With Kanban’s goal to increase the speed with which work flows through your team, you will need to do certain things to maximize the speed of tickets moving across the board.
First of all, you need to track some statistics. After all, you can’t improve what you don’t measure. The most basic measure is the number of tickets moving into production in a given period. Unlike Scrum, you do not timebox effort into forced intervals (sprints). Instead, pick a period that is good for reporting, such as months, and count how many tickets were delivered into the finished state during each period.
One challenge with this is that not all tickets are equal. Some stories require a lot more work than others. In the long run, this typically does not matter, as it all averages out over time. To mitigate this, break up complicated stories into smaller bite-size pieces. Not only will these move faster, but they cause a lot fewer problems for testing and delivery.
Another Kanban statistic is to measure the average lead time. For each ticket, measure how long it took from the time it was added to the backlog to the time it was finished. The average lead time gives people an idea of how long it would take for the team to deliver a new idea into production.
Cycle time is another useful statistic. This measures the time from when work starts (in progress) to final delivery (done). Unlike lead time, it does not count the weeks spent idling in the backlog. Cycle time is more a measure of how fast tickets travel across the board once selected.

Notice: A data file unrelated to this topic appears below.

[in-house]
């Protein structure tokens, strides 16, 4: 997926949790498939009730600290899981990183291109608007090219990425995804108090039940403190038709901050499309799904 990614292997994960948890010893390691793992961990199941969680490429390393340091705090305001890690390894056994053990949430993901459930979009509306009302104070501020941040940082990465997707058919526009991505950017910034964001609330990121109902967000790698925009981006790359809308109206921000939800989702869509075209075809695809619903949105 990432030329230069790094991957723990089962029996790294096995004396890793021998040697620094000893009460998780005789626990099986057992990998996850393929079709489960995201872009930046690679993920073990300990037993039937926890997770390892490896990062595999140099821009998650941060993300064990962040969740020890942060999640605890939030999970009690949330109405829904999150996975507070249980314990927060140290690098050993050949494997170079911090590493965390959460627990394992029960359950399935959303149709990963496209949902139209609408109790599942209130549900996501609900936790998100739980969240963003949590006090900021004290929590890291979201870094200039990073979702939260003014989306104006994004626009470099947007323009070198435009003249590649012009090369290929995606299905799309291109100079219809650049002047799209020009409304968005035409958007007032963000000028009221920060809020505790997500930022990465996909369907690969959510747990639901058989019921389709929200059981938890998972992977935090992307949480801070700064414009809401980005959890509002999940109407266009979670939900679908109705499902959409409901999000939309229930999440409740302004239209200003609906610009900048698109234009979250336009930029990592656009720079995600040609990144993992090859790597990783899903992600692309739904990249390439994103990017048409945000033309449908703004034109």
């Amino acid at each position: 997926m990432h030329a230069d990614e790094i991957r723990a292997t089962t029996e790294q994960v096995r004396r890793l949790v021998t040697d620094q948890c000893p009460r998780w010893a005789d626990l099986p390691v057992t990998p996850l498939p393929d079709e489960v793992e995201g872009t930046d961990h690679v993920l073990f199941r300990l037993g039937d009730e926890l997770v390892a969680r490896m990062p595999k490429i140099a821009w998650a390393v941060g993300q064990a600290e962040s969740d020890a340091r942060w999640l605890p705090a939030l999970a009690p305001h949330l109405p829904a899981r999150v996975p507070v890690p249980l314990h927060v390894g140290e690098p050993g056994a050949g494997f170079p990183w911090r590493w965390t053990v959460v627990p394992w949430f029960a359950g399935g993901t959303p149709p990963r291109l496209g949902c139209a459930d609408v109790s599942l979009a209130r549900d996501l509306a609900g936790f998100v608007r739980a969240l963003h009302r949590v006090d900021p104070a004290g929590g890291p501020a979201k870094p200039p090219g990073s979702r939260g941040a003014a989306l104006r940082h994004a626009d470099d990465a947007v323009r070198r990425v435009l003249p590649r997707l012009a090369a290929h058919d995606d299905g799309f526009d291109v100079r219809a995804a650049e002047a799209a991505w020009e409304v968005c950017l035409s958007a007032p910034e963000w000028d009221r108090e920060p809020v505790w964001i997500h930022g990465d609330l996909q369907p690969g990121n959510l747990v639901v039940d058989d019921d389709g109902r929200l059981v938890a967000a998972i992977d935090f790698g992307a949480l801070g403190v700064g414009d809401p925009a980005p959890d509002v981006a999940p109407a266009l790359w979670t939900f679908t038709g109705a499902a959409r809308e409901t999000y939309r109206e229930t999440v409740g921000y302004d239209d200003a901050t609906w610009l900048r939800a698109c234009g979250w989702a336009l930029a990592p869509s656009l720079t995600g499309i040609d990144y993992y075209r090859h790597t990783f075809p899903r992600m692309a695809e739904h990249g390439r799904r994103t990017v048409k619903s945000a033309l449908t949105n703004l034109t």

To keep track of these, you will need to record timestamps on each ticket for various important dates, including the date the ticket was added to the backlog, the date work started, and the date work finished. If these can be added to a spreadsheet or SQL database, it makes reporting a lot easier.
You can use similar techniques to measure portions of more complex workflows. If your workflow has 23 steps, for example, and you are interested in how the flow moves through steps 6 through 9, you could record timestamps at those steps.
As the team gets better with its processes and automation, the times should start to come down. To get there, the number one goal is to reduce wasted time in the system. Identify activities that waste time and determine the causes. This can be things like poor requirements, poor working conditions, lack of communication, problems with tools, and so on. Be sure to pause and reflect periodically to study these things and come up with ideas on how to reduce the time wasters.
Another thing you need to do is ensure the right amount of resources are available in each step of the workflow to avoid bottlenecks and idleness. These are obvious on the Kanban board, with large clusters of tickets indicating a bottleneck, and empty columns or swimlanes indicating possible idleness.